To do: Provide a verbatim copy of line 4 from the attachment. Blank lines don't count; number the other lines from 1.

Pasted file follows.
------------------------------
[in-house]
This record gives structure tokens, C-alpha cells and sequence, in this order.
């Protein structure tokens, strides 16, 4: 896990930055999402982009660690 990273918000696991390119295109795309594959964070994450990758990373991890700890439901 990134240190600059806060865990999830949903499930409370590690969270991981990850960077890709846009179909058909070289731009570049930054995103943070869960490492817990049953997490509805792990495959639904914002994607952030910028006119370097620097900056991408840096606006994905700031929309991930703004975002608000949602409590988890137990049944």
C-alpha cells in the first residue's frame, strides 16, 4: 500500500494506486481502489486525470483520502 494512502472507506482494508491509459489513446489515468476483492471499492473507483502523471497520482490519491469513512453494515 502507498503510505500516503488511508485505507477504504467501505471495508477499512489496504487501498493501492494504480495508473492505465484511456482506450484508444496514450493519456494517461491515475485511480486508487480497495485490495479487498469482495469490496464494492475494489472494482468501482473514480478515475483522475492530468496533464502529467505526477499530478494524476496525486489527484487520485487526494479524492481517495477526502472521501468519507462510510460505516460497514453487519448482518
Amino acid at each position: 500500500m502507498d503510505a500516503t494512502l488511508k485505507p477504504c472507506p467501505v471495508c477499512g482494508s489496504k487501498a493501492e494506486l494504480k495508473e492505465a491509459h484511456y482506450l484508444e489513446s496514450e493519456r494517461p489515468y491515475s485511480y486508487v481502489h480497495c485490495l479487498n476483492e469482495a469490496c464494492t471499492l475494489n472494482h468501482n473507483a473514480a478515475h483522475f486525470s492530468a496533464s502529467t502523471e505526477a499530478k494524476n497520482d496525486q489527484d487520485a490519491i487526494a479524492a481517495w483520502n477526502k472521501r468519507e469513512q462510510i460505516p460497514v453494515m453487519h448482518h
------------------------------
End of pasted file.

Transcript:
C-alpha cells in the first residue's frame, strides 16, 4: 500500500494506486481502489486525470483520502 494512502472507506482494508491509459489513446489515468476483492471499492473507483502523471497520482490519491469513512453494515 502507498503510505500516503488511508485505507477504504467501505471495508477499512489496504487501498493501492494504480495508473492505465484511456482506450484508444496514450493519456494517461491515475485511480486508487480497495485490495479487498469482495469490496464494492475494489472494482468501482473514480478515475483522475492530468496533464502529467505526477499530478494524476496525486489527484487520485487526494479524492481517495477526502472521501468519507462510510460505516460497514453487519448482518